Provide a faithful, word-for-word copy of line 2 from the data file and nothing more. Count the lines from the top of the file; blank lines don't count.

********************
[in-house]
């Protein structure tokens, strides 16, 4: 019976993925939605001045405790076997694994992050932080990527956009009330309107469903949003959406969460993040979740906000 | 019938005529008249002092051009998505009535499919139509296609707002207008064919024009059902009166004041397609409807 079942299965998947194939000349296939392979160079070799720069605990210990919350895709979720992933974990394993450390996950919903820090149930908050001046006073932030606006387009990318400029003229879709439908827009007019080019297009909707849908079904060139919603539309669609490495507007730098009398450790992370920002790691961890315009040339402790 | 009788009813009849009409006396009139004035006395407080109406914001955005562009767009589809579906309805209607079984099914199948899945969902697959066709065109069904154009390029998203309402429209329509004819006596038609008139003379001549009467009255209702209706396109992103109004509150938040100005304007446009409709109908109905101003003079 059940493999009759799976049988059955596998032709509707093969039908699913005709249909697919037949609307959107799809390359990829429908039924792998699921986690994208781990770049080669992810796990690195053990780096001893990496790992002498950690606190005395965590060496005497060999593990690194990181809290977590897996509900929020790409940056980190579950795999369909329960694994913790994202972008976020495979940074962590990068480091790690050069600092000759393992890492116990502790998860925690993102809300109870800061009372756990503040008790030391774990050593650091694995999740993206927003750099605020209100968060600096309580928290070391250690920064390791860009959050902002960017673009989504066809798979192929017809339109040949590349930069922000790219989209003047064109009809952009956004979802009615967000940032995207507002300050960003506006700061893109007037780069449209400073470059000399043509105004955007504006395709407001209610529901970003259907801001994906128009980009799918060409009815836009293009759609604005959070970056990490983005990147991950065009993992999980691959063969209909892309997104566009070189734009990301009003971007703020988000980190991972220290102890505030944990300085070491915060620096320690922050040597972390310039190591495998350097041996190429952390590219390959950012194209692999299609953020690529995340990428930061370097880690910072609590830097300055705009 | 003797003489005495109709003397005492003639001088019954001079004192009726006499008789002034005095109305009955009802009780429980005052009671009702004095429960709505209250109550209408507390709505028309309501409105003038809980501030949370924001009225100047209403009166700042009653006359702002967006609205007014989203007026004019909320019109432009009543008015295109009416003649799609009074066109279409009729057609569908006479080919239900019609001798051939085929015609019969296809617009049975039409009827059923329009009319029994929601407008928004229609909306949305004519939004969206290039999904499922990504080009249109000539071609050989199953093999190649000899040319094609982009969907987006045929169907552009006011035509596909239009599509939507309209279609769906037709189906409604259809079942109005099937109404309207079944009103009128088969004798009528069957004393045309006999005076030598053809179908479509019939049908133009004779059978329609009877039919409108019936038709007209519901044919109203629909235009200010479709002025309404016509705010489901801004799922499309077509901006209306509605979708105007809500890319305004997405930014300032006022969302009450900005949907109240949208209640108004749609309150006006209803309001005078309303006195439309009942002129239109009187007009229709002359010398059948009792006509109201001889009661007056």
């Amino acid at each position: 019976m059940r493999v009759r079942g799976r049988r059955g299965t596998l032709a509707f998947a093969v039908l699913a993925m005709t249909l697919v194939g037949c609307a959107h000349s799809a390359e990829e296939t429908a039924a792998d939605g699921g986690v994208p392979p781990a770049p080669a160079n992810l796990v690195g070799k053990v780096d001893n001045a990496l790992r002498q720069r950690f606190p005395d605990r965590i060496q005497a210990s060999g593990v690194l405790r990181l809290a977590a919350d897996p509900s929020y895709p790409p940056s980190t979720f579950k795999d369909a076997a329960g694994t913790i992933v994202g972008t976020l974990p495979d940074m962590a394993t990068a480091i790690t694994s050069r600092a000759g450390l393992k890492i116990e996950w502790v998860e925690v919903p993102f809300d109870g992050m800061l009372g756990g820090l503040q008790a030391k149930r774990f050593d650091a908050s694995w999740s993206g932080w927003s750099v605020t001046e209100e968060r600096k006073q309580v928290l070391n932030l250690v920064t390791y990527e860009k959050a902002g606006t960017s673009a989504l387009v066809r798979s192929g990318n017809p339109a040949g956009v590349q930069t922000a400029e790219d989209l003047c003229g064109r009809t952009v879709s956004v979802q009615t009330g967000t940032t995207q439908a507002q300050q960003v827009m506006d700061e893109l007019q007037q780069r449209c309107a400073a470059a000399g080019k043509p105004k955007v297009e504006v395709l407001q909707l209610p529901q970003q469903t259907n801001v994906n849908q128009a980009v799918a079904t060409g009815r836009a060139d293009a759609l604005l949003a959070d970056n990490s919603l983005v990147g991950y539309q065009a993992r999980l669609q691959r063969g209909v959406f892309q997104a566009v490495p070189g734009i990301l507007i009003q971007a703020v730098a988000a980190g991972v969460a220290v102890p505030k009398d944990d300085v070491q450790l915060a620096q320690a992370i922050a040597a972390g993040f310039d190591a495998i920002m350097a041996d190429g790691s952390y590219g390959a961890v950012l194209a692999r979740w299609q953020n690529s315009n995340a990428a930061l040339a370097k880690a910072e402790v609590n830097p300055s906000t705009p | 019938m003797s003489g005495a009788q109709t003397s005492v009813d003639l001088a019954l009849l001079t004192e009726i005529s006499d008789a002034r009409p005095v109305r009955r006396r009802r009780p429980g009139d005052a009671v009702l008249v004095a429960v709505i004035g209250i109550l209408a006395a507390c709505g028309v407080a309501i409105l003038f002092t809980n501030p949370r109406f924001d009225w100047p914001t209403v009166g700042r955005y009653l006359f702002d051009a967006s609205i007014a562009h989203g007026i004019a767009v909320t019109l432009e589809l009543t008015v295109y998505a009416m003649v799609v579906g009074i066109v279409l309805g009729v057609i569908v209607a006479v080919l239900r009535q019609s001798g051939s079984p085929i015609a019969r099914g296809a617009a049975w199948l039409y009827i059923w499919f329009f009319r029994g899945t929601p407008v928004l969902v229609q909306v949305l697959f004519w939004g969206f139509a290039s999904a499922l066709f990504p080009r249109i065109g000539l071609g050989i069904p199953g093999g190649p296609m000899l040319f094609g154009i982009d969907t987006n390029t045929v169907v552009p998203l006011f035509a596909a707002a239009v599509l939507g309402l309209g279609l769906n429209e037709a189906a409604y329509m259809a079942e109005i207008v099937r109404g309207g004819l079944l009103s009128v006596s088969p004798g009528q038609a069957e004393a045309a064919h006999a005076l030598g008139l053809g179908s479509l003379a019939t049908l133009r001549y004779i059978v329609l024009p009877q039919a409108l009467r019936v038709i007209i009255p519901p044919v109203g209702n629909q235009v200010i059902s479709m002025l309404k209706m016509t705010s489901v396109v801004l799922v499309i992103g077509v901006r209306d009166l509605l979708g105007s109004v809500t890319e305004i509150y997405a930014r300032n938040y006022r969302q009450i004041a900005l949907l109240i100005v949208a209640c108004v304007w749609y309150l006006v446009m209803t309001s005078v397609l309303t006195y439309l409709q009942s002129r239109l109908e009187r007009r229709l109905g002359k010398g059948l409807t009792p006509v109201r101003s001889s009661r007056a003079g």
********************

């Protein structure tokens, strides 16, 4: 019976993925939605001045405790076997694994992050932080990527956009009330309107469903949003959406969460993040979740906000 | 019938005529008249002092051009998505009535499919139509296609707002207008064919024009059902009166004041397609409807 079942299965998947194939000349296939392979160079070799720069605990210990919350895709979720992933974990394993450390996950919903820090149930908050001046006073932030606006387009990318400029003229879709439908827009007019080019297009909707849908079904060139919603539309669609490495507007730098009398450790992370920002790691961890315009040339402790 | 009788009813009849009409006396009139004035006395407080109406914001955005562009767009589809579906309805209607079984099914199948899945969902697959066709065109069904154009390029998203309402429209329509004819006596038609008139003379001549009467009255209702209706396109992103109004509150938040100005304007446009409709109908109905101003003079 059940493999009759799976049988059955596998032709509707093969039908699913005709249909697919037949609307959107799809390359990829429908039924792998699921986690994208781990770049080669992810796990690195053990780096001893990496790992002498950690606190005395965590060496005497060999593990690194990181809290977590897996509900929020790409940056980190579950795999369909329960694994913790994202972008976020495979940074962590990068480091790690050069600092000759393992890492116990502790998860925690993102809300109870800061009372756990503040008790030391774990050593650091694995999740993206927003750099605020209100968060600096309580928290070391250690920064390791860009959050902002960017673009989504066809798979192929017809339109040949590349930069922000790219989209003047064109009809952009956004979802009615967000940032995207507002300050960003506006700061893109007037780069449209400073470059000399043509105004955007504006395709407001209610529901970003259907801001994906128009980009799918060409009815836009293009759609604005959070970056990490983005990147991950065009993992999980691959063969209909892309997104566009070189734009990301009003971007703020988000980190991972220290102890505030944990300085070491915060620096320690922050040597972390310039190591495998350097041996190429952390590219390959950012194209692999299609953020690529995340990428930061370097880690910072609590830097300055705009 | 003797003489005495109709003397005492003639001088019954001079004192009726006499008789002034005095109305009955009802009780429980005052009671009702004095429960709505209250109550209408507390709505028309309501409105003038809980501030949370924001009225100047209403009166700042009653006359702002967006609205007014989203007026004019909320019109432009009543008015295109009416003649799609009074066109279409009729057609569908006479080919239900019609001798051939085929015609019969296809617009049975039409009827059923329009009319029994929601407008928004229609909306949305004519939004969206290039999904499922990504080009249109000539071609050989199953093999190649000899040319094609982009969907987006045929169907552009006011035509596909239009599509939507309209279609769906037709189906409604259809079942109005099937109404309207079944009103009128088969004798009528069957004393045309006999005076030598053809179908479509019939049908133009004779059978329609009877039919409108019936038709007209519901044919109203629909235009200010479709002025309404016509705010489901801004799922499309077509901006209306509605979708105007809500890319305004997405930014300032006022969302009450900005949907109240949208209640108004749609309150006006209803309001005078309303006195439309009942002129239109009187007009229709002359010398059948009792006509109201001889009661007056």